Questacon’s free-fall slide
Spook yourself on an Old Parliament ghost tour
I got hooked on ghost tours while living in Australia, enjoying tours at Sydney’s Quarantine Station and The Rocks, and later following up with ones in Savannah, Georgia and Edinburgh, Scotland and one at Hollywood’s Paramount Studios just this last Friday. The best of these combine history and frights, so the After Dark Tour – Ghost Hunters at Canberra’s Old Parliament House sounds spectacular – too bad they introduced it after my visit! The torchlight tour shares spooky stories of the Old Parliament House’s past and runs Thursdays at 8.
Sample the best of local beers
Contrary to popular belief, Foster’s is not Australian for beer – most Aussies have never even tasted it or treat it with disdain. The country does produce many fine beers and has an active craft brewing scene, however. Enjoy Canberra’s local offerings by embarking on a beer tour, such as Dave’s Capital 3 in 3 or Canberra Explorer. These will take you to a number of the capital’s best breweries, where you’ll be able to sample their best brewed creations while accompanying those with tasty pub grub. If wine is more your scene, be sure to check out my post on the best spots for wine tasting in Australia.
Honor the nation’s fallen at the Australian War Memorial
This impressive memorial was built in 1941 to honor Australia’s armed forces and consists of a commemorative area, a museum, a research center, and an outdoor sculpture garden. Pay your respects at the Hall of Memory and the Tomb of the Unknown Soldier before proceeding to the museums, which were honestly some of the most informative history museums I’ve visited anywhere in the world. Visit in the afternoon for the Last Post Ceremony at 4:55pm, which each day shares the story of one of the veterans commemorated on the Roll of Honour. Admission is by donation, and, while visiting the memorial is a somber activity, it’s an educational experience that will stick with you for years.
Paying respects at the Australian War Memorial
Admire the artwork at the National Gallery of Australia
The National Gallery of Australia contains the country’s largest collection of art, including eleven galleries and a sculpture garden, and features works from all over the world. For those looking to explore Australia’s indigenous cultures, the museum also contains the greatest selection of Aboriginal and Torres Strait Islander art in the world. Pay a visit to the Skyspace, a viewing chamber that will affect your perception of the sky, join a scheduled tour, or stop in for a bite at one of the Gallery’s cafés.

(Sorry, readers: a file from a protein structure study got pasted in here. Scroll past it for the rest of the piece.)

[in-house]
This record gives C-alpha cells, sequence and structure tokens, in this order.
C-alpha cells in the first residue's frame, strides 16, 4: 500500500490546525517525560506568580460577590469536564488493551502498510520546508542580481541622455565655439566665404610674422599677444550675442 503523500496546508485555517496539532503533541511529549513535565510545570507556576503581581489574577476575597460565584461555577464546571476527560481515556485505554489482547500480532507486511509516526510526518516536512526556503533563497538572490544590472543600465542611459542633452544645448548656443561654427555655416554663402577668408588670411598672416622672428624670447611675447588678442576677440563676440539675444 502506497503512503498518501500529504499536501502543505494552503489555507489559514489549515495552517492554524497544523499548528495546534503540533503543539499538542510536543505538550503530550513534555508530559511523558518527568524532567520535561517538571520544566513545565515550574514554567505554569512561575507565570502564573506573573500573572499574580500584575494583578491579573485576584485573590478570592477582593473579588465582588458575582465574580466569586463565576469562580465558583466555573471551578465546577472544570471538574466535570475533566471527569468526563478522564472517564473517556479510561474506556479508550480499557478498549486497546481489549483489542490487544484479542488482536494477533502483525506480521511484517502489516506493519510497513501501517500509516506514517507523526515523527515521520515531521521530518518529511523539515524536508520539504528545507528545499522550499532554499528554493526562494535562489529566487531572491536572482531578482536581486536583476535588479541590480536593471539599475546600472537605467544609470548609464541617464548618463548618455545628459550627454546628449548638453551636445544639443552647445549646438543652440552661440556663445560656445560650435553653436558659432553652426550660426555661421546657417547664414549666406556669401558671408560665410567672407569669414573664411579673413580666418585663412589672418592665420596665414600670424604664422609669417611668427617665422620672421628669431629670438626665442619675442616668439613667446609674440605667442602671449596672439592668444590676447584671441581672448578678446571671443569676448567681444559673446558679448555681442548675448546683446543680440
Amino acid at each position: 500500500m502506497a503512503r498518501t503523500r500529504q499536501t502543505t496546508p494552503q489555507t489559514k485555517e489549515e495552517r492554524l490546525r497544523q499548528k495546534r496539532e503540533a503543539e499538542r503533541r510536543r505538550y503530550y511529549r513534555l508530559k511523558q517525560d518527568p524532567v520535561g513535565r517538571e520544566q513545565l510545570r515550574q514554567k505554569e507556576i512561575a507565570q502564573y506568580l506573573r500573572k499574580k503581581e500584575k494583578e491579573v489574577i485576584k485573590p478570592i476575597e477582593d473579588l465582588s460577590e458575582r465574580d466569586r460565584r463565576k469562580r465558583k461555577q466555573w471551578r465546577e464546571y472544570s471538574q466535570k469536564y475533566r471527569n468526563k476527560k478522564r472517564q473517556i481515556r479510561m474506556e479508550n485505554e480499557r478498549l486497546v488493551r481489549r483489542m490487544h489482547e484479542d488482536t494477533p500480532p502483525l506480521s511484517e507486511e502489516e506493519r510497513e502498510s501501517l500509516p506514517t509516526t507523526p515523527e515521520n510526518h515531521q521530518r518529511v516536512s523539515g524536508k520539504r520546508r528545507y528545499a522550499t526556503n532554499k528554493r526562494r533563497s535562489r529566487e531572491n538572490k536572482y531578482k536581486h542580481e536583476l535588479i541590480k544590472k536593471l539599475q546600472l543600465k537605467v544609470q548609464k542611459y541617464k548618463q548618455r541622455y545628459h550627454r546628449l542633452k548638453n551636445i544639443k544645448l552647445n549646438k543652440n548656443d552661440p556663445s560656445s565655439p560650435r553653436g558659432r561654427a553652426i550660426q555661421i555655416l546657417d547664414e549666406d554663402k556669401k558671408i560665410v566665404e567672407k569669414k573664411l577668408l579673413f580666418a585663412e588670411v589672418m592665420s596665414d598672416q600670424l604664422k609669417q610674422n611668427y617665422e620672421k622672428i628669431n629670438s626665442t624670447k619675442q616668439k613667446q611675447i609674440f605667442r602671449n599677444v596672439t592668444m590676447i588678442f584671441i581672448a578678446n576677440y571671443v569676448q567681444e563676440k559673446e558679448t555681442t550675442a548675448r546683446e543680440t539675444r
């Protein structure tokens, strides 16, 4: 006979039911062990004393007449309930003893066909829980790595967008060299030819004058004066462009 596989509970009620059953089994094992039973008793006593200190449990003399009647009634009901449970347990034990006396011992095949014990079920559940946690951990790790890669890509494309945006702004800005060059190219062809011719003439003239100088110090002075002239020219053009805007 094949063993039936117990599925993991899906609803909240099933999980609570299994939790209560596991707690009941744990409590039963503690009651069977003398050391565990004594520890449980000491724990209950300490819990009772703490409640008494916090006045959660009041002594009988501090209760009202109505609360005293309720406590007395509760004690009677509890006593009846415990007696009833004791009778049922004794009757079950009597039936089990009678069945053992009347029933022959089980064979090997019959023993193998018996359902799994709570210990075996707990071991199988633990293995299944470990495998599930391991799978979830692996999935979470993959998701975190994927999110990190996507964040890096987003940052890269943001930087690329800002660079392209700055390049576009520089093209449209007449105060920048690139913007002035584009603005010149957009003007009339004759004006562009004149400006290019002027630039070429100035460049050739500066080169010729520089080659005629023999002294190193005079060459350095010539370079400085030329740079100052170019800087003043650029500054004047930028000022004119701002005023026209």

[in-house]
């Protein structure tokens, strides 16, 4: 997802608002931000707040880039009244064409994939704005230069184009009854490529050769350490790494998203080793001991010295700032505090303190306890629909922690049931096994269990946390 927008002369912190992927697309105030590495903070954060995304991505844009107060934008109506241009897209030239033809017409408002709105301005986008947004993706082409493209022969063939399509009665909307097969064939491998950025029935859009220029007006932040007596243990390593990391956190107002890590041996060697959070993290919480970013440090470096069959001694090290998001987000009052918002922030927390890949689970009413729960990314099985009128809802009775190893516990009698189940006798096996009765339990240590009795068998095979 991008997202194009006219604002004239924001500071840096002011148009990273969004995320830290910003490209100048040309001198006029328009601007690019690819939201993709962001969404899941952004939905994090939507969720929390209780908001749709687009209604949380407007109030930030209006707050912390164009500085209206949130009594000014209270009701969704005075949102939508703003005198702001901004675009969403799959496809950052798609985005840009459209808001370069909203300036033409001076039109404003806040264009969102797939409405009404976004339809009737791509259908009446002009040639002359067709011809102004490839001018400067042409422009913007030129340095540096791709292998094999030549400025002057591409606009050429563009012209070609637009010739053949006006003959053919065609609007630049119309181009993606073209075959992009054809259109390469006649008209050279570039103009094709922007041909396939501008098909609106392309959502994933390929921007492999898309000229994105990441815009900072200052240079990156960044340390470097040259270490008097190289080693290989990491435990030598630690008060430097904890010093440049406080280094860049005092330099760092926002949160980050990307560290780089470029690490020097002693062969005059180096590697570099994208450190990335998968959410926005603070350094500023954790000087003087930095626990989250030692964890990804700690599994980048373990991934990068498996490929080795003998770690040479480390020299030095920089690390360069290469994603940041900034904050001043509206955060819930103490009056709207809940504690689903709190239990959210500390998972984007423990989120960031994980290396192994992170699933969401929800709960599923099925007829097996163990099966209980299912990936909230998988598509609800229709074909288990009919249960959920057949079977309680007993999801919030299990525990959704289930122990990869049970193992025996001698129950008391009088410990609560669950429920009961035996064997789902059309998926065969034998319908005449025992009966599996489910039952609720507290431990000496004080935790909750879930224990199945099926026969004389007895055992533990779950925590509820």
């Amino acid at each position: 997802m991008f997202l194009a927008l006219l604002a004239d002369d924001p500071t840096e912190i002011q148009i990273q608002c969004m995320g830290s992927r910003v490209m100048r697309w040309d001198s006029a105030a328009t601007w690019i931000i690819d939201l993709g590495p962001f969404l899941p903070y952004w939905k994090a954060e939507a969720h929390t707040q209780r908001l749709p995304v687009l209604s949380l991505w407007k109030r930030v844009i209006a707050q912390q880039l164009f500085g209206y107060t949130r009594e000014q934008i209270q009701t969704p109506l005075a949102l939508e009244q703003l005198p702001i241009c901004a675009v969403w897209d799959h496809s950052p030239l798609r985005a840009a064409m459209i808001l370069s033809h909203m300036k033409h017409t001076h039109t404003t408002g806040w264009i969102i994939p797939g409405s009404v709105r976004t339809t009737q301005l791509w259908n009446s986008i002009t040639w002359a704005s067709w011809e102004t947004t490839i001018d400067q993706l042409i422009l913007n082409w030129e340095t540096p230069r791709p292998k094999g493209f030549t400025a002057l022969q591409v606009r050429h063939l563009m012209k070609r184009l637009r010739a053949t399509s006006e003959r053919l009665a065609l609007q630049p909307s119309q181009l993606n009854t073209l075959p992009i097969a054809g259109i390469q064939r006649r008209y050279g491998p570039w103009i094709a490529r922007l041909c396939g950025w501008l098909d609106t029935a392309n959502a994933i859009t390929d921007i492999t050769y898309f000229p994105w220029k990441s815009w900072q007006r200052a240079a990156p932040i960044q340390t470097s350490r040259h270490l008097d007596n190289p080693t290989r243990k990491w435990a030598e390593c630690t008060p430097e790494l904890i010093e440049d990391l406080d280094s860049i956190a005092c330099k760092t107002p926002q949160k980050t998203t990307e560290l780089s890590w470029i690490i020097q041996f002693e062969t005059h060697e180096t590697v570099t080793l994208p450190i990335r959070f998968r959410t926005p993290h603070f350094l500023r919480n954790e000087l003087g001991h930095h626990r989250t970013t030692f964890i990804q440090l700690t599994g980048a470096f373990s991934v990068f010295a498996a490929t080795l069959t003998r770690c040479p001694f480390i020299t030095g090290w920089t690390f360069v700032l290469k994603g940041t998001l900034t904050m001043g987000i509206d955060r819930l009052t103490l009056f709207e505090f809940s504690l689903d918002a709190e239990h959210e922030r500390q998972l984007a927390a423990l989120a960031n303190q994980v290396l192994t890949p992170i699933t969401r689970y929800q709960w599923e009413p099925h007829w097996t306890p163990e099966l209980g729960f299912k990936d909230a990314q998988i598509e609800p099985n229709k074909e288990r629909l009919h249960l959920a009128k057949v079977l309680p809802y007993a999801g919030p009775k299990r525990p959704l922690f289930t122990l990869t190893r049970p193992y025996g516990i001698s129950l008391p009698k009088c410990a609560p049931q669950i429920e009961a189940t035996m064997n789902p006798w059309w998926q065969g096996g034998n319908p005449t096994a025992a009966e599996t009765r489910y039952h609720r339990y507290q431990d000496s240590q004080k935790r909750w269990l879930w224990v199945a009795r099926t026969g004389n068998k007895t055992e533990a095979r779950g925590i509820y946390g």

Stroll around Lake Burley Griffin
In the heart of Canberra lies Lake Burley Griffin, an artificial body of water with an authentic beauty and serenity. Many of the city’s top tourist attractions, including the aforementioned Questacon and National Gallery of Australia, as well as the National Library, sit on the lake’s shores, so go for a wander on the waterfront paths, admire the six islands, the National Carillon, and the Captain Cook Memorial Jet at its center, or check out the waterfalls and play areas at Commonwealth Park on the lake’s north end. The perfect way to start or end any day in Canberra!
Canberra may not boast the bustling beaches of Sydney, the colorful laneways of Melbourne, or the tropical scenery of North Queensland, but it is quite possibly Australia’s most intellectually interesting city with a quiet, laid-back atmosphere that makes for an amazingly pleasant stay. Enjoy your visit!
From the Outback to the Great Barrier Reef to Sydney’s beaches to artsy Melbourne, Australia is a country packed with unforgettable sights. It’s also the world’s fourth biggest exporter of wine, and you’ll find more than sixty designated wine regions throughout Australia. Whether you’re a wine aficionado or simply looking for some relaxing sipping amongst stunning scenery, wine tasting is a must when visiting Australia. Six travelers share their favorite spots for tasting wine down under.
The supreme wine region in South Australia, without a doubt, is the Barossa Valley. Known for its delicious shiraz and wide variety of wines, the Barossa is a place I hold close to my heart. Currently home to my parents, the Barossa never ceases to amaze me as I explore the countless wineries for delicious tastings. From short strolls from my folks’ house to a half an hour drive, there are wineries everywhere.
Nestled in a stunning valley, filled with beautiful farm land, the Barossa Valley is known not only for its wine but also its glorious food. With this combination, the Barossa Valley cannot be missed when you visit South Australia. The best part is it is only an hour north of Adelaide and is super accessible. So, do yourself a favour and get to the valley to experience wineries like Rockfords, Seppeltsfield & Charles Melton. You won’t be disappointed.